What is ESG, and why is it ‘all of the sudden’ important?
Environmental, Social, Governance (ESG) – considered a buzzword only a few short years ago, has gained significant traction in the last year as public interest and investor attention on ESG performance has surged. COVID-19 and a heightened focus on climate change have only intensified this dramatic uptake.
Increasingly, demonstrating a commitment to ESG to drive resiliency and adaptability across all business units is becoming a condition for gaining access to capital, loans, bonds, and insurance. Once considered a “nice-to-have” for gaining a social license, understanding material ESG risks and integrated these ESG factors into the decision-making process is quickly becoming a critical part of doing business.
ESG is defined as “environmental, social, and governance factors that arise from a company’s operations, products, or supply chain as potentially having financial material implications for the business performance of interest to investors.” By considering ESG factors material to a business and taking a risk-based approach to strategic thinking and growth management, companies improve transparency across their whole organization, allowing for better supply chain and operational management.
ESG is typically used interchangeably with the term “sustainable investing.” Whereas ESG is the data toolset for identifying and informing strategy and solutions, sustainable or responsible investing refers to the investment in funds that consider financially material ESG information in addition to more tangible monetary values, such as assets, liabilities, income, and cash flow. Under the sustainable investing philosophy, companies that manage their business’s material long-term risks are better prepared, through informed decision-making, to tackle future challenges for continued sustainable growth. In fact, in a study conducted in June 2020 by Morningstar, funds investing in companies with a relatively high rating for ESG factors proved more resilient than non-ESG funds during market downturns.
A company’s ability to manage its ESG risks can have potential financial consequences on its business value as it can impact its:
- Ability to access capital
- Credit rating
- Operational efficiency and bottom-line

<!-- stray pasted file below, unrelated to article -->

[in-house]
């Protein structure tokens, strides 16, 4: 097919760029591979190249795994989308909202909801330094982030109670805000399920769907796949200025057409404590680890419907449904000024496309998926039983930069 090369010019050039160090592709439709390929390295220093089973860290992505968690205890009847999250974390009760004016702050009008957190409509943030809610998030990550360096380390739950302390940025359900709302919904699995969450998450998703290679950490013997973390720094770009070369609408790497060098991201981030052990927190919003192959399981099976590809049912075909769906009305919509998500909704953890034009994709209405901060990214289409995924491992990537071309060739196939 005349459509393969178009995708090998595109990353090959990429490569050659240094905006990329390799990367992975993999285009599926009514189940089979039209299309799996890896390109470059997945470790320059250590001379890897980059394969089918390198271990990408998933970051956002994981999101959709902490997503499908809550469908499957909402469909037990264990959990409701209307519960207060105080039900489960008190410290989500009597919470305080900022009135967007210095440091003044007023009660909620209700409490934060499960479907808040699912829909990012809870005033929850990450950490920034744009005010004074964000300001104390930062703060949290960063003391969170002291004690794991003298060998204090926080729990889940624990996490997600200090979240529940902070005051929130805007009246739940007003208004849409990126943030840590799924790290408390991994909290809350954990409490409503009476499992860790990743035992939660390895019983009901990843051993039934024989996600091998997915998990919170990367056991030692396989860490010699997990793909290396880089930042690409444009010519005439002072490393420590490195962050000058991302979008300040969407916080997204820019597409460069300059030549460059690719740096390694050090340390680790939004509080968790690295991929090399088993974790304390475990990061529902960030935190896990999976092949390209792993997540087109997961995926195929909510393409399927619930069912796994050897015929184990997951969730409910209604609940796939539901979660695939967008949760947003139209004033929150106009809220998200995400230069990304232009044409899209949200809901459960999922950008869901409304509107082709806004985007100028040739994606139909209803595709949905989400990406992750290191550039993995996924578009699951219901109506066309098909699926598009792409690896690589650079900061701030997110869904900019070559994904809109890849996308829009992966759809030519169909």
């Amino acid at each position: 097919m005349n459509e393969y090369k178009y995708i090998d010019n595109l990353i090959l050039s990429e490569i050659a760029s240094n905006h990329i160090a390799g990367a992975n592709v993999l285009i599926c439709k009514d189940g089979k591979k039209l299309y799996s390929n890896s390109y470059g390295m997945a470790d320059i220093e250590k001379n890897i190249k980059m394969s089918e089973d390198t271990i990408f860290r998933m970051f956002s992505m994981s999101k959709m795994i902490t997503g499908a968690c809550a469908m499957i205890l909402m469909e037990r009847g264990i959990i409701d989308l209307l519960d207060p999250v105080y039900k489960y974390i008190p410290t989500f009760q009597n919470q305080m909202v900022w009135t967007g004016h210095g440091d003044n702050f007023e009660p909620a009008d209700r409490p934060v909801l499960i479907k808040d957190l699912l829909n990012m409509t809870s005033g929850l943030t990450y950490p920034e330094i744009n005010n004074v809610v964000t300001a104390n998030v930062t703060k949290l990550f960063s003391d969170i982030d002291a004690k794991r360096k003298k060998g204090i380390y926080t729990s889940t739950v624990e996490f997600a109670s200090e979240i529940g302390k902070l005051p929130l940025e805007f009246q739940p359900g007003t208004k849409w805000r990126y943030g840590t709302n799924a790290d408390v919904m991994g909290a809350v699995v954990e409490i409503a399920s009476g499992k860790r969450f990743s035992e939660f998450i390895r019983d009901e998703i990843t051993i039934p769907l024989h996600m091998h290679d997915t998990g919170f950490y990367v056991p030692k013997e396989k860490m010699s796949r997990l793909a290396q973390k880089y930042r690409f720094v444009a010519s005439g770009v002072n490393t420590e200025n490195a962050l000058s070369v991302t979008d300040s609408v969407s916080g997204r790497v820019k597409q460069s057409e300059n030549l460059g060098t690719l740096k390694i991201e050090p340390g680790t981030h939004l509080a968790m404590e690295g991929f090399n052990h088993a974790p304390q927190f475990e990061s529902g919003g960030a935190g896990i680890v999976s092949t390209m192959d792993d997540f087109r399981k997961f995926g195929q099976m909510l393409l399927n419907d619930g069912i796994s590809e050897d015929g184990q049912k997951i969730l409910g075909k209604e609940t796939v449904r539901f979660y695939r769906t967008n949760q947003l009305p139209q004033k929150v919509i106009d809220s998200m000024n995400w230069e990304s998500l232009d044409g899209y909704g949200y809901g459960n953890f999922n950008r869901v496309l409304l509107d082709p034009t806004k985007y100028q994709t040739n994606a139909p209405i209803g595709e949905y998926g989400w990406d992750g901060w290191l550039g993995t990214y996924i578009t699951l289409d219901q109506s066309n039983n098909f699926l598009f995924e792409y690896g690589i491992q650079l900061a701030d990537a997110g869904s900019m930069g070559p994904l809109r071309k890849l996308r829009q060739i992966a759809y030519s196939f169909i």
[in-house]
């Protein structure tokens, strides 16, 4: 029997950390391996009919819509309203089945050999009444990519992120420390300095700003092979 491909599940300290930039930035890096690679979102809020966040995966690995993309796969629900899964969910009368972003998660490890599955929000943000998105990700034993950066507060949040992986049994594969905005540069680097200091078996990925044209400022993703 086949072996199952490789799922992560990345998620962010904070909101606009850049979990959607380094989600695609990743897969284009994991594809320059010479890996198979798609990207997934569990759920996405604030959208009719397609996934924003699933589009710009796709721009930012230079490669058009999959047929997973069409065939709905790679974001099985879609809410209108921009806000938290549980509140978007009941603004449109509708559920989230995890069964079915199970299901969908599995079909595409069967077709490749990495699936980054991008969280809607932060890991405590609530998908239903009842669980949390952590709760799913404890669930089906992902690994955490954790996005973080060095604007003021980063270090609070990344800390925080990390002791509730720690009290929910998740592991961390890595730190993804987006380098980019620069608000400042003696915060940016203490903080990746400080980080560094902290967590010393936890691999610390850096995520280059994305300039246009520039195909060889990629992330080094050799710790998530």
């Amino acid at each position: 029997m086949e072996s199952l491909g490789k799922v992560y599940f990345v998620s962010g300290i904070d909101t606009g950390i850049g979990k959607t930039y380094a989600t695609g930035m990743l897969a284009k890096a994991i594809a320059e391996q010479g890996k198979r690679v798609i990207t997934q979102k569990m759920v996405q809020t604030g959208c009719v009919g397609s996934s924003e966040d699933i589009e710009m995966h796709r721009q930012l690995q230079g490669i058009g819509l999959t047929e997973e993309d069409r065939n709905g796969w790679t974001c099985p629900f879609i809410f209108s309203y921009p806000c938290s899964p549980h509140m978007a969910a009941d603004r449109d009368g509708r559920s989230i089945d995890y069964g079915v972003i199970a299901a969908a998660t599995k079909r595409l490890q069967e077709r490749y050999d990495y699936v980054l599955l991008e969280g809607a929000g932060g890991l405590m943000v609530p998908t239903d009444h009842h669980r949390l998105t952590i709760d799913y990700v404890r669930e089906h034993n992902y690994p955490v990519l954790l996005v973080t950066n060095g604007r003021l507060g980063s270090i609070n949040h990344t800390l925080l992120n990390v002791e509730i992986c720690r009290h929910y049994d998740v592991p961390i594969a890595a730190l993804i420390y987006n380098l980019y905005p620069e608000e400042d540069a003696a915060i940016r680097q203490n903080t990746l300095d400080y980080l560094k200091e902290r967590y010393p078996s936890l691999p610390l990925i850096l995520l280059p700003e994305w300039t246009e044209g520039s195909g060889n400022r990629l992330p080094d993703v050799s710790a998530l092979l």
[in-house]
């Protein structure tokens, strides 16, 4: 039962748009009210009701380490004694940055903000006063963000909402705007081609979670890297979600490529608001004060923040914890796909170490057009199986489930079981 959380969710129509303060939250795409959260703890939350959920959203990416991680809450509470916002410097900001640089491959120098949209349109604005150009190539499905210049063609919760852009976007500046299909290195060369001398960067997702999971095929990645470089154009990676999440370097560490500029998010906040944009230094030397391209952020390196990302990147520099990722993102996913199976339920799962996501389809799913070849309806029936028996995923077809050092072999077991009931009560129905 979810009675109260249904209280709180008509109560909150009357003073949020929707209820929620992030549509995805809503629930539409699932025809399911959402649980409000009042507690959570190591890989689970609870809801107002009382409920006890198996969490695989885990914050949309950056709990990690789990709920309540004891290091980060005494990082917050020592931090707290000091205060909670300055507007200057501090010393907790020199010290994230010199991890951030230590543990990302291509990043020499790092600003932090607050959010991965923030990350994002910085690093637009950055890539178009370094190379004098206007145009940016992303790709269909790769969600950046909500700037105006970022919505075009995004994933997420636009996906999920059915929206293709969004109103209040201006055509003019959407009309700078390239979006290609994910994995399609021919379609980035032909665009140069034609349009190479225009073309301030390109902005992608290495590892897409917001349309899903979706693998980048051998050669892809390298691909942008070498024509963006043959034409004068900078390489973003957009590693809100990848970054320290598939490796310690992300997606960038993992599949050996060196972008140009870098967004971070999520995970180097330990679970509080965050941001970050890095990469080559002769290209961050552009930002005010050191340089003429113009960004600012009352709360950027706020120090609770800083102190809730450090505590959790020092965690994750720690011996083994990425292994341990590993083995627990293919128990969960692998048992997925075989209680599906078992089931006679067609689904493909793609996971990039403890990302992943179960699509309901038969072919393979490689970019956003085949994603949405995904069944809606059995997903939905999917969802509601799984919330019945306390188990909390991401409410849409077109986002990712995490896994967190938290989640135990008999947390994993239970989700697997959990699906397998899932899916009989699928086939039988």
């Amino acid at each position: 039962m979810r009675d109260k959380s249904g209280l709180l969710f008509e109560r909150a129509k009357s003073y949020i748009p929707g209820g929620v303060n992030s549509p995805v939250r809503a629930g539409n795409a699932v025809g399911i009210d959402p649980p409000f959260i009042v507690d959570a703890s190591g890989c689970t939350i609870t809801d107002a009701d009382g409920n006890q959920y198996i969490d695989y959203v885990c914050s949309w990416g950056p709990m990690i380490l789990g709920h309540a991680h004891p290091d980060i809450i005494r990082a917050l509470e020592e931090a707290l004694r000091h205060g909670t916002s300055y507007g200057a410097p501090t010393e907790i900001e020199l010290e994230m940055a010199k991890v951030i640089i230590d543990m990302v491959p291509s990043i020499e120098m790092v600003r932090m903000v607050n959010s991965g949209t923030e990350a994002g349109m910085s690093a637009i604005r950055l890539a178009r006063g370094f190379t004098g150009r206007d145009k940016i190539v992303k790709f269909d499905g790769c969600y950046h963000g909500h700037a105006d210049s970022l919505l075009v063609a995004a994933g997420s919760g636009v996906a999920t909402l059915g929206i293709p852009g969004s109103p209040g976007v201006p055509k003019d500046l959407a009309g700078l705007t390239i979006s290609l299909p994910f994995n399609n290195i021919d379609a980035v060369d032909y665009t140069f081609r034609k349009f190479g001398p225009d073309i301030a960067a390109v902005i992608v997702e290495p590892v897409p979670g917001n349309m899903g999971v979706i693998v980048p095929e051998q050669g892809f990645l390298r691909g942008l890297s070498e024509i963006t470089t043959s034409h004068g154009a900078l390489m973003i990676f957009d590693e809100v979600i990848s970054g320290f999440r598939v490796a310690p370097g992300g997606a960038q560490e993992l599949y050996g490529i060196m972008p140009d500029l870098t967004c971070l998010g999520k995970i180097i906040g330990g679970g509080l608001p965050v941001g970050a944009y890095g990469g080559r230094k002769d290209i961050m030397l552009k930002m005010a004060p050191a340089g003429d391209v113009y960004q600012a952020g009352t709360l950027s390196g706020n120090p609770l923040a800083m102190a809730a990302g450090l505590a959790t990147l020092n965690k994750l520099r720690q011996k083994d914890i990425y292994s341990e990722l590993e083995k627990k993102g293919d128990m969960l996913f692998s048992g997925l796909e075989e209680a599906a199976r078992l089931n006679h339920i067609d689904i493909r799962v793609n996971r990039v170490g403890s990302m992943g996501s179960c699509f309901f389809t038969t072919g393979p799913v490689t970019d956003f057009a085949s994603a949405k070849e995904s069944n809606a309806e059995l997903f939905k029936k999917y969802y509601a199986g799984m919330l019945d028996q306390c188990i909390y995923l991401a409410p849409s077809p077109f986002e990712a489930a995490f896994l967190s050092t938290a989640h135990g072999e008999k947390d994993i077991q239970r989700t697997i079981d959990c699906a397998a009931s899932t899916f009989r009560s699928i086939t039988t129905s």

- Ability to enter new markets
- Social license to operate
- Brand reputation
A shift in capital allocation and investor expectations
With two of the largest global asset management companies (Vanguard and BlackRock) publically supporting the full integration of ESG into their investment-design process, more institutional investors have begun to join the ESG movement.
Close to 3,000 investors, asset managers, and pension funds have signed up to the UN Principles of Responsible Investment. As a result, gaining access to capital has become more challenging as institutional investors make commitments to reduce investments in companies and industries that do not meet their ESG criteria.
The past year has seen ESG metrics become some of the leading guidelines for investment, especially when it comes to climate action. ESG investing has gained tremendous traction in the last two years – doubling in the value of assets under management (AUM) from 2018-2020. ESG investments’ rise is predominately attributed to the growing realization that ESG factors can be material to a company’s long-term financial performance.
Global exchanges, such as Hong Kong SAR’s stock exchange, are also jumping on the ESG bandwagon with the release of new mandatory disclosure requirements. Under the new disclosure conditions, companies must explain their key ESG performance indicators and publish an ESG report within five-months of a financial year-end.
The current political landscape
In the United States, one would be remiss not to mention President Joe Biden’s campaign promise to “transition” the country away from oil and natural gas in favor of cleaner power sources over time. In addition to rejoining the Paris climate agreement, President Biden’s plans include an acceleration of policies to combat climate change domestically and a focus on investment in clean energy technologies that will help accelerate the transition. With a renewed urgency and focus on climate change, the topic of ESG will likely continue to trend upwards over the next four years.
In Canada, on December 11, 2020, the federal government released its new climate action plan, A Healthy Environment, and a Healthy Economy. Under this plan, the Government of Canada proposed to invest $15 billion to combat climate action, launched a net-zero challenge for large emitters to transition their facilities to net-zero emissions by 2050, and introduced an increasing cost on carbon that will reach $170/tonne by 2030. Further, the Clean Fuel Standard requires producers and distributors of fossil fuels to reduce their carbon content by 2.6% by 2022 and by 13% by 2030.
Commitment to net-zero by 2050
As the energy transition gains momentum, many companies have pledged their intent to become Net Neutral by 2050 as part of the United Nations (UN) Race to Zero campaign. The number of governments and businesses committed to reaching net-zero emissions by 2050 has roughly doubled in less than a year from 2019 to 2020. Those that have pledged their commitment include 22 regions, 452 cities, 1,101 businesses, 549 universities, and 45 of the largest investors.